Albert Einstein delivers a lecture in 1934 at a meeting of the American Association for the Advancement of Science at the Carnegie Institute of Technology in Pittsburgh. (AP)

There is huge news in the science world: Scientists just announced that they have detected gravitational waves from the merging of two black holes in deep space — something predicted a century ago by Albert Einstein’s General Theory of Relativity.

The finding serves to underscore — again — the prodigious genius of Einstein, a theoretical physicist whose work fundamentally changed the way humans view and understand their world.

The outlines of his life story are well known: He was born in Germany in 1879, worked as a patent clerk in Bern, Switzerland, starting in 1905, and in 1915 completed the earth-shattering General Theory of Relativity, which helped explain how space, time and gravity interact and propelled him into the scientific stratosphere. He immigrated to the United States in 1933 and spent the rest of his professional career at the Institute for Advanced Study in Princeton, N.J., remaining active in science as well as political and social issues until his death in 1955.

There are also commonly held aspects of his childhood and education that seem to conflict with the broad genius that he was. That he was a lazy child. That he was a bad student who flunked math. That he had a learning disability. How much of this is true?

According to various sources, including the Albert Einstein Archives in Israel, which has the largest collection of Einstein papers in the world, some of that is true and some isn’t.

*Did he start talking late? He told a biographer, Carl Seelig, that his parents “worried because I started to talk comparatively late and they consulted a doctor about it.” Yet his grandparents wrote a letter to family members after seeing him when he was 2-years-old and did not mention any such delay, instead noting that he had “droll ideas.”

*Was he a bad student? He started school at 6½ and, according to an Albert Einstein Archives biography, his early teachers did not find him especially talented even though  he got high marks. He hated the strict protocols  followed by teachers and rote learning demanded of students, which explains his disdain for school, which he carried with him when, at age 9½, he entered the Luitpold Gymnasium, a competitive school. He liked some subjects better than others but progressed through school, again earning high marks. By age 11, he was reading college physics books, and at 13 he decided that Kant was his favorite author after reading the “Critique of Pure Reason.” He was clearly brilliant to anybody paying attention.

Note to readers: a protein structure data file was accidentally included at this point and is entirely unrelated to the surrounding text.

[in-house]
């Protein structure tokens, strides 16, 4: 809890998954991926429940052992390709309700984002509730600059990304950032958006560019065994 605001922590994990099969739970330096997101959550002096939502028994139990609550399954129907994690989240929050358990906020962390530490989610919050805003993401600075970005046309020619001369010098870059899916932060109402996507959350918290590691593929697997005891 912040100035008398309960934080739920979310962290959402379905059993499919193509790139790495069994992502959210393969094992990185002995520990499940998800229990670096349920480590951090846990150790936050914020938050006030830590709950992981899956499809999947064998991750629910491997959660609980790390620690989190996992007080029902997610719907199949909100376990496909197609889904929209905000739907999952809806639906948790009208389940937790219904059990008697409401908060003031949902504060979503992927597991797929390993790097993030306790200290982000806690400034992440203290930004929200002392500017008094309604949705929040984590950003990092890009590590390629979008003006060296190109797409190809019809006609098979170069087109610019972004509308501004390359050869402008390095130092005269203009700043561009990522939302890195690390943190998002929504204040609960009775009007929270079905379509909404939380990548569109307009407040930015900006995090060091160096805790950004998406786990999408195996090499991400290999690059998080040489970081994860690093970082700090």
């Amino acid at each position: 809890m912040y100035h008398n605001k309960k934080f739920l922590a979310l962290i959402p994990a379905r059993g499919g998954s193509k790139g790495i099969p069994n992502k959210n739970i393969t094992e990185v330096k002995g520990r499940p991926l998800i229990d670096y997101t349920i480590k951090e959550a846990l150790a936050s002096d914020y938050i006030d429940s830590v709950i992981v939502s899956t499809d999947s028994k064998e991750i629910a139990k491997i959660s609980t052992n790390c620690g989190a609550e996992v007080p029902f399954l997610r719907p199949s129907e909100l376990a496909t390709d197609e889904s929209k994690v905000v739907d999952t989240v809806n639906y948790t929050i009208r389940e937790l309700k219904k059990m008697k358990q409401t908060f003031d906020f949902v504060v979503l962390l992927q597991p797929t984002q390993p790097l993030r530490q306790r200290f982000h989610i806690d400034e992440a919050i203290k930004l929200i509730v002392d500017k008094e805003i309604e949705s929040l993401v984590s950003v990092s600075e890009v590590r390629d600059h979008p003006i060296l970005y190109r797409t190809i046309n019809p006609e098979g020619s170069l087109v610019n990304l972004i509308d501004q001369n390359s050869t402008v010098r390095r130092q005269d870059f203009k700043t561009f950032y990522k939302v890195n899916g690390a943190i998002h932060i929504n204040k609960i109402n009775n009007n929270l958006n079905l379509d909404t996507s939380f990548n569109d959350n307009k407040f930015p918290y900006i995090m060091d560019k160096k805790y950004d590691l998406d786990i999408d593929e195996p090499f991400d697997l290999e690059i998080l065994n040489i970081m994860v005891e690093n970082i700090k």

*Did he flunk math? He did fine in math, but he did flunk the entrance exam to the Zurich Polytechnic when he first took it — when he was about 1 1/2 years away from graduating high school, at age 16, and hadn’t had a lot of French, the language in which the exam was given. He did fine on the math section but failed the language, botany and zoology sections, according to A 1984 New York Times story says that the essay Einstein wrote for this exam was “full of errors” but pointed to his later interests. He wrote: ”I see myself becoming a teacher of these branches of natural science, choosing the theoretical part of these sciences.”

Einstein left the Luitpold Gymnasium and entered the Aargau Cantonal School, where he finished high school — despite continuing trouble with French — and was then automatically admitted in 1896 to the Zurich Polytechnic, from where he graduated.

*Did he have a learning disability? Einstein is commonly said to have been dyslexic. It is hard to diagnose posthumously, but the evidence strongly suggests that he was not, several biographers have said. It is also commonly said that he had ADHD — because he daydreamed in school when he was young and was famously forgetful — and Asperger’s Syndrome, a disorder on the autism spectrum characterized by problems with social interaction and repetitive patterns of behavior. In 2003, the BBC reported that researchers at Cambridge and Oxford universities said they believed that Einstein (and Isaac Newton) displayed signs of Asperger’s as a young child, when he was a loner and repeated sentences.

Whatever he had, it didn’t stop him from becoming arguably the most famous and brilliant scientist in history.

(Correction: Einstein was at Institute of Advanced Study in Princeton, not at Princeton University)